UFC president Dana White has slammed the scoring in Israel Adesanya's light heavyweight title bout defeat to Polish fighter Jan Blachowicz at UFC 259.
Adesanya stayed at the lighter weight for the bout and when standing up, the pair appeared to be trading punches equally, with many believing Adesanya was up in the early rounds.
But Blachowicz's extra weight proved the difference in the closely-contested fight at UFC Apex in Las Vegas, with Adesanya seeming to bite off more than he could chew.
The 31-year-old came out firing in the opening couple of rounds, but appeared to tire as the fight progressed into the fourth and fifth.
Blachowicz was in control of the final two rounds, particularly when the fight went to the ground.
Blachowicz ultimately won the contest via unanimous decision (49-46, 49-45 x2) — the large margin of victory baffling many punters.
It was a margin that had many people stunned about the result with social media backing Adesanya to have banked at least two rounds.
But the scorecard revealed that the fifth round, that was dominated by Blachowicz, went 10-8 to the Polish champ.
At the post-fight presser, White slammed the scoring, taking aim at a series of 10-8 rounds awarded.
"The scoring was insane, they're giving out 10-8's like..." he began. "There were two rounds in that fight that they gave as a 10-8. When I came up in the fight business, a 10-8 was an a** whooping. You got your a** whooped. You didn't do s*** in that round if it was a 10-8. This 10-8 s*** is out of control right now. So hopefully we can get this fixed. They're going to screw up a lot of fights if they're handing out 10-8s like that. There was no 10-8 in that fight."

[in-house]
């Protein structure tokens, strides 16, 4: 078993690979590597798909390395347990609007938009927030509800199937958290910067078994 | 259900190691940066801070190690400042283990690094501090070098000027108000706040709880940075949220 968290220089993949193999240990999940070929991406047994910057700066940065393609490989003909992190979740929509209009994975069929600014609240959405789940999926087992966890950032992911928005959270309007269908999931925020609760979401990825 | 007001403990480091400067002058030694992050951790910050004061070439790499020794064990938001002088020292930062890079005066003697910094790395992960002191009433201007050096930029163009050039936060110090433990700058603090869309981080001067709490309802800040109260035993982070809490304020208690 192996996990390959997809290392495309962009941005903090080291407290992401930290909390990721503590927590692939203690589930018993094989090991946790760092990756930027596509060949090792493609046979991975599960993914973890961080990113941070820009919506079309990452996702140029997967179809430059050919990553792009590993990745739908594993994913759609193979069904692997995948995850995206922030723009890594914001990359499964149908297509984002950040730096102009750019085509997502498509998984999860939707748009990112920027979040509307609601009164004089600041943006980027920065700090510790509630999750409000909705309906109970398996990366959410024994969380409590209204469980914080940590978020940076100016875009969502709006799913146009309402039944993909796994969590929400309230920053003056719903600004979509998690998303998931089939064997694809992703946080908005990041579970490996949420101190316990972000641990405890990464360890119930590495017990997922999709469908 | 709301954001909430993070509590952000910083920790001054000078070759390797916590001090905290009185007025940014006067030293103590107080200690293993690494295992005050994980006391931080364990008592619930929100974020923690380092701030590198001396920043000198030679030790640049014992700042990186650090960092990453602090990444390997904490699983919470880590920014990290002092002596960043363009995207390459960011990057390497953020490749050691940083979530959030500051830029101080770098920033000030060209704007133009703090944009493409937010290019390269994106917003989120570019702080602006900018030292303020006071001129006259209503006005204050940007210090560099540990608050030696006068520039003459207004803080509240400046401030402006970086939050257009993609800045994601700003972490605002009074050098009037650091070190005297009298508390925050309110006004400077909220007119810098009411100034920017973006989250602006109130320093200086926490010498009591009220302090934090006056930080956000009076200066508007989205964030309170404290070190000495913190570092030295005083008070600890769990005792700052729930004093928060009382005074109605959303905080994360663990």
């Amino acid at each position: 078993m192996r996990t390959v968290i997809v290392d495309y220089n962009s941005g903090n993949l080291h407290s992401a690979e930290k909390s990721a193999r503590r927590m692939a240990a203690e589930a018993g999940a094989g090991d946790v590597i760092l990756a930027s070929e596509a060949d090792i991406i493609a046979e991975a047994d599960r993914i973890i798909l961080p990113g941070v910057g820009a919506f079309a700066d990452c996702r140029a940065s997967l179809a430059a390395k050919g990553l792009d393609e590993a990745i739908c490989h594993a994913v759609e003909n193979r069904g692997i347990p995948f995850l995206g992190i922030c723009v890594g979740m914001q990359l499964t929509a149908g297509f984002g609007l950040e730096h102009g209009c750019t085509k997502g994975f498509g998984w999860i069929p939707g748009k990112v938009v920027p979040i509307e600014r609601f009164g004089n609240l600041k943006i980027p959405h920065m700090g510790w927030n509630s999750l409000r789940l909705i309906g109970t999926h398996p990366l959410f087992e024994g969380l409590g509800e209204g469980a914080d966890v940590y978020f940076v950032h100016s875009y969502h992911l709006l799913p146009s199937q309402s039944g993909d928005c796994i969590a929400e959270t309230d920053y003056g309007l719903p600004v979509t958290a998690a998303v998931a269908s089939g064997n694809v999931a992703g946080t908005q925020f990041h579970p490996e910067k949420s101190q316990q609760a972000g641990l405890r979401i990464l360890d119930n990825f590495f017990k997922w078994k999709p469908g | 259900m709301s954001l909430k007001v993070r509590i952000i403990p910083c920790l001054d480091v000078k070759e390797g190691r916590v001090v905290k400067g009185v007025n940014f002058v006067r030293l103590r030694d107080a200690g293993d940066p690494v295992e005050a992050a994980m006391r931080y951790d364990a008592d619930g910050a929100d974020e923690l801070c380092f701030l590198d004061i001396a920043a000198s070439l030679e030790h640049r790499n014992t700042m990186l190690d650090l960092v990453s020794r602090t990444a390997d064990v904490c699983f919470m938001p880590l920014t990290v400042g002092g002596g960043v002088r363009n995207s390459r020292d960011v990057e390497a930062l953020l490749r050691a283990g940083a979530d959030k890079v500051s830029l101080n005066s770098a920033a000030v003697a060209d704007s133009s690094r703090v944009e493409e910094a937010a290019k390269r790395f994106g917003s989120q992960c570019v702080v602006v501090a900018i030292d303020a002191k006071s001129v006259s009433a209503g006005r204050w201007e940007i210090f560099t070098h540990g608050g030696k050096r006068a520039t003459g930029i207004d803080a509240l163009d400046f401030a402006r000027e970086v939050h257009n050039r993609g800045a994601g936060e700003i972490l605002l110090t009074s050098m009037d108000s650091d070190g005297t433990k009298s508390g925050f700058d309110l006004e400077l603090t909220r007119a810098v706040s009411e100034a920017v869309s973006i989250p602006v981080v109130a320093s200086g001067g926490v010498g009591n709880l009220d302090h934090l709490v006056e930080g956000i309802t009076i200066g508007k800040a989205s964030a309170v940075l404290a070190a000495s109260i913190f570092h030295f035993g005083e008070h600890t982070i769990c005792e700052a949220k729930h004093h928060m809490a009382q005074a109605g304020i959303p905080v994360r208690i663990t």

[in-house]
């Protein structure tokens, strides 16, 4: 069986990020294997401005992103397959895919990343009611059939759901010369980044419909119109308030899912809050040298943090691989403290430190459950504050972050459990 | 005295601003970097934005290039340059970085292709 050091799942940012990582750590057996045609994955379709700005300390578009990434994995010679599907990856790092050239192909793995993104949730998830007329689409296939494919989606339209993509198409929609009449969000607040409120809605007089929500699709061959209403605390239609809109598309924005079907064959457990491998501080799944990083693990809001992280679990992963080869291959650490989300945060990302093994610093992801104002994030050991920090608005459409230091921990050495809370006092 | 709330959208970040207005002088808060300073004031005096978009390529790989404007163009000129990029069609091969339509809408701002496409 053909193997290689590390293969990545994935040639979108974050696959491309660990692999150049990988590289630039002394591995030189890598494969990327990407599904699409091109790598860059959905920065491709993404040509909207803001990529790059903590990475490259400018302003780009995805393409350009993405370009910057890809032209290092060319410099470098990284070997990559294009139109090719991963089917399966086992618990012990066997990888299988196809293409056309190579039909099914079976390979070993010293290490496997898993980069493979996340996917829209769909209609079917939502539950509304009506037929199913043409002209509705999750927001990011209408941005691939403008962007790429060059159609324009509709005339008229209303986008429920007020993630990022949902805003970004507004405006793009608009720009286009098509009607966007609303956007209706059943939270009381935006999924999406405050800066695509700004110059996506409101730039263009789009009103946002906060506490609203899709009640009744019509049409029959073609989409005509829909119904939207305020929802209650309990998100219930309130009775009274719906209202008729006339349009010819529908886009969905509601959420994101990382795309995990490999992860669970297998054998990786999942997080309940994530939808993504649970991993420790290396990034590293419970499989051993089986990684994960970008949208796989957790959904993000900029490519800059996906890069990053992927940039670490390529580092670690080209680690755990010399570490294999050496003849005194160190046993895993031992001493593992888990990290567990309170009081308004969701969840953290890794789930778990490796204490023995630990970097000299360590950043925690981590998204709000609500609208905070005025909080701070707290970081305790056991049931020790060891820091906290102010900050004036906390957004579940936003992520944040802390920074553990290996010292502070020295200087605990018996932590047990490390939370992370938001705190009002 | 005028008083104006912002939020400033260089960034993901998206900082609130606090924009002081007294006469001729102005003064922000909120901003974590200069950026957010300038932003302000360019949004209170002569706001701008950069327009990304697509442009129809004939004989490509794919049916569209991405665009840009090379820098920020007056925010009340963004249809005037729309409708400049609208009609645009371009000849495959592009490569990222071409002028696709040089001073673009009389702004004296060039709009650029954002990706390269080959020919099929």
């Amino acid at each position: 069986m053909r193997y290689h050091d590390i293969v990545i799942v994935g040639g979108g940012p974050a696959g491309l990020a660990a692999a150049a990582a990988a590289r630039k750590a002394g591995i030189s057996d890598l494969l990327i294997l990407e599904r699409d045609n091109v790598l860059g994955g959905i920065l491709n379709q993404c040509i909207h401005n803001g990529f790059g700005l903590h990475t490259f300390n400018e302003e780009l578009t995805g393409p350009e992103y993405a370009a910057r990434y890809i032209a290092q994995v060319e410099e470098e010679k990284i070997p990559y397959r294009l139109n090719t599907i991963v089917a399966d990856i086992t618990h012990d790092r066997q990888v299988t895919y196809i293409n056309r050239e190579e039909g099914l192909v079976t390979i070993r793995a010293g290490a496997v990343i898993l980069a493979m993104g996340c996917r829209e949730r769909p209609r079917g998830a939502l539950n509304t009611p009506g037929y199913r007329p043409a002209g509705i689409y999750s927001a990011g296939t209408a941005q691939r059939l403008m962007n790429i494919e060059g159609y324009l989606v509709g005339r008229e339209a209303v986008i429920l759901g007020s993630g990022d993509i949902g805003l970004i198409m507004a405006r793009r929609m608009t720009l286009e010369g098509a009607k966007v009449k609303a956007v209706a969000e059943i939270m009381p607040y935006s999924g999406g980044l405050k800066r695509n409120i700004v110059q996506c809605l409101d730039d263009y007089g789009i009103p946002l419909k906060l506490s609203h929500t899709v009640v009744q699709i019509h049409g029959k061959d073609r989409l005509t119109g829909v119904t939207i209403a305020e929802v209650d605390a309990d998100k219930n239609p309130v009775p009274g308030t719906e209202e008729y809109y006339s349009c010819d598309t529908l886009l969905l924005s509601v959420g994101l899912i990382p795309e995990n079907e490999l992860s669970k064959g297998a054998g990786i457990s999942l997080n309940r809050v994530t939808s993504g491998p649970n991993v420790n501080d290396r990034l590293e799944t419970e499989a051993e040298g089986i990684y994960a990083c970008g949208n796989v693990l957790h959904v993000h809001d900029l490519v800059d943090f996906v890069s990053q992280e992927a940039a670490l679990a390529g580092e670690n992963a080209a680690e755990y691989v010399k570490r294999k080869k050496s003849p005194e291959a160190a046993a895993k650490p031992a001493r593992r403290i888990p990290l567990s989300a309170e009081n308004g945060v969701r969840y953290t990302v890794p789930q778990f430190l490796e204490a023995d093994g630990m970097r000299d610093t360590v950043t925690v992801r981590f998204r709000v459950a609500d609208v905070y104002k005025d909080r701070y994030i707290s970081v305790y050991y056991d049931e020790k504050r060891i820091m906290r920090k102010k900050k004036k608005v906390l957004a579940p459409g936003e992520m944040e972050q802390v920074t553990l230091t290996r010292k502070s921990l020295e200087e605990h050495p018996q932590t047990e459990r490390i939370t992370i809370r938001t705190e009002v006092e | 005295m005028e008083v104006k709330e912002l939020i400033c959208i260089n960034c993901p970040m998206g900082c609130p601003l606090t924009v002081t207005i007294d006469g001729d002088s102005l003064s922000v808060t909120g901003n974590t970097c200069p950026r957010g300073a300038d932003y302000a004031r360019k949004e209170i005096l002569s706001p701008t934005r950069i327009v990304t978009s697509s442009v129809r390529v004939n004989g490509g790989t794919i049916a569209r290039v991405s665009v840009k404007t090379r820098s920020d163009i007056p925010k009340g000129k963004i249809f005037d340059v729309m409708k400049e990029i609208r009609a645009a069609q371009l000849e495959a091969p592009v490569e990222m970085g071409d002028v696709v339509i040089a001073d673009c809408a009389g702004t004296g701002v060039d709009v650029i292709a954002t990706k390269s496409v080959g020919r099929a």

He was asked about it again later and continued to slam the judges.
"I think we can all agree, that fight wasn't 4-1. That's bats*** nuts. If anyone watching that fight thinks it's 4-1, they're bats*** nuts, it was even going into the last round. And Israel was winning the first half of the round and then Jan took him down and won the fight in the second half of the round. The only thing that makes that 4-1 is ridiculous 10-8 rounds. It's a big problem with judging that needs to be fixed."
It was Adesanya's first defeat in the Octagon, the Kiwi failing to become the UFC's fifth simultaneous champion.
"It didn't go exactly the way I wanted it to go, I thought I'd win. But, you know, dare to be great," Adesanya said after the defeat. "I knew what to do but the size was a factor.
"I'm going back down to 185 and I'm going to rule that b**** with my iron black fist."
As for going up to the heavier division, fans were mixed about whether it was a good thing or not, with some taking aim at Adesanya, while other praised him for putting his unbeaten record on the line.
The ground work in the later rounds was all part of the plan for Blachowicz as he waited for the right time to pounce and put his weight to use.
"I thought he would be a little bit faster, but he hit harder than I thought," Blachowicz said.
"I knew that I was going to be better on the ground. I had to just wait for the good moment. He was a little bit tired so I waited for the good moment and tried to use it. If I would have knocked him out it would be better. But because he is one of the best of the world, I'm happy."
Former double-champ in lightweight and heavyweight Daniel Cormier said the weight difference was all that stopped Adesanya.
It comes after the New Zealander didn't add much weight to fight in the heavier division, while Blachowicz appeared to put on around 15 pounds between weigh in and fight time.
"When it comes to grappling, there's no substitution for size and technique," Cormier said. "It also shows going up 20 pounds is very difficult."
As for what's next in the lightweight division — it appears that Glover Teixeira is Blachowicz's next preferred contentder.